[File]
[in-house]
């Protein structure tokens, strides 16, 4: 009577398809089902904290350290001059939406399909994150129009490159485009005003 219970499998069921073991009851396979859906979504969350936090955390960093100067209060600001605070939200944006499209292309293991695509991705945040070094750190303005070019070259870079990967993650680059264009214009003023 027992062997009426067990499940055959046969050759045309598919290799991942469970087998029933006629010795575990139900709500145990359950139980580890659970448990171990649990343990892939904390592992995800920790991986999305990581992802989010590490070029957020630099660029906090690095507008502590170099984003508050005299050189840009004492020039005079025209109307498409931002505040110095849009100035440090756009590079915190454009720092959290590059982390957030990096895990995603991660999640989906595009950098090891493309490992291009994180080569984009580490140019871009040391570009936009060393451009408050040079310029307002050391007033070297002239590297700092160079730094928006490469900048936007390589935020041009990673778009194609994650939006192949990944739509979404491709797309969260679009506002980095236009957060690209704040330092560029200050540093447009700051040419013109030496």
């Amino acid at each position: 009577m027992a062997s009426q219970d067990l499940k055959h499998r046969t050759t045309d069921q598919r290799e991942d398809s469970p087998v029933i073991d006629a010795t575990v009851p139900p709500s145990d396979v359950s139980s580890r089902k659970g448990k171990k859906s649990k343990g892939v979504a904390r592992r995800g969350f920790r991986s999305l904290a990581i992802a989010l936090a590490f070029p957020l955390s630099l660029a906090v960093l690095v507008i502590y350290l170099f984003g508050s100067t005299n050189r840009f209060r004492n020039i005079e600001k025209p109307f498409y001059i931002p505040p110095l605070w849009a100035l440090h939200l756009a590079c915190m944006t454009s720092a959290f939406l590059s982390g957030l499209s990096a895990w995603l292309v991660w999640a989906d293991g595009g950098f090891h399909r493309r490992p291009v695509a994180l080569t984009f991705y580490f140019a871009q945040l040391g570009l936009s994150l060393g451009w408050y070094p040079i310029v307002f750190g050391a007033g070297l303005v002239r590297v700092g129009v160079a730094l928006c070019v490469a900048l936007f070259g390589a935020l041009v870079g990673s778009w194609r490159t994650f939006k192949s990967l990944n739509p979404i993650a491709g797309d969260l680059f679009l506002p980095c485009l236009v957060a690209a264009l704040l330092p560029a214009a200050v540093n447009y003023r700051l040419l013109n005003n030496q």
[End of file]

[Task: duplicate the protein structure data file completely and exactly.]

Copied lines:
[in-house]
């Protein structure tokens, strides 16, 4: 009577398809089902904290350290001059939406399909994150129009490159485009005003 219970499998069921073991009851396979859906979504969350936090955390960093100067209060600001605070939200944006499209292309293991695509991705945040070094750190303005070019070259870079990967993650680059264009214009003023 027992062997009426067990499940055959046969050759045309598919290799991942469970087998029933006629010795575990139900709500145990359950139980580890659970448990171990649990343990892939904390592992995800920790991986999305990581992802989010590490070029957020630099660029906090690095507008502590170099984003508050005299050189840009004492020039005079025209109307498409931002505040110095849009100035440090756009590079915190454009720092959290590059982390957030990096895990995603991660999640989906595009950098090891493309490992291009994180080569984009580490140019871009040391570009936009060393451009408050040079310029307002050391007033070297002239590297700092160079730094928006490469900048936007390589935020041009990673778009194609994650939006192949990944739509979404491709797309969260679009506002980095236009957060690209704040330092560029200050540093447009700051040419013109030496």
């Amino acid at each position: 009577m027992a062997s009426q219970d067990l499940k055959h499998r046969t050759t045309d069921q598919r290799e991942d398809s469970p087998v029933i073991d006629a010795t575990v009851p139900p709500s145990d396979v359950s139980s580890r089902k659970g448990k171990k859906s649990k343990g892939v979504a904390r592992r995800g969350f920790r991986s999305l904290a990581i992802a989010l936090a590490f070029p957020l955390s630099l660029a906090v960093l690095v507008i502590y350290l170099f984003g508050s100067t005299n050189r840009f209060r004492n020039i005079e600001k025209p109307f498409y001059i931002p505040p110095l605070w849009a100035l440090h939200l756009a590079c915190m944006t454009s720092a959290f939406l590059s982390g957030l499209s990096a895990w995603l292309v991660w999640a989906d293991g595009g950098f090891h399909r493309r490992p291009v695509a994180l080569t984009f991705y580490f140019a871009q945040l040391g570009l936009s994150l060393g451009w408050y070094p040079i310029v307002f750190g050391a007033g070297l303005v002239r590297v700092g129009v160079a730094l928006c070019v490469a900048l936007f070259g390589a935020l041009v870079g990673s778009w194609r490159t994650f939006k192949s990967l990944n739509p979404i993650a491709g797309d969260l680059f679009l506002p980095c485009l236009v957060a690209a264009l704040l330092p560029a214009a200050v540093n447009y003023r700051l040419l013109n005003n030496q």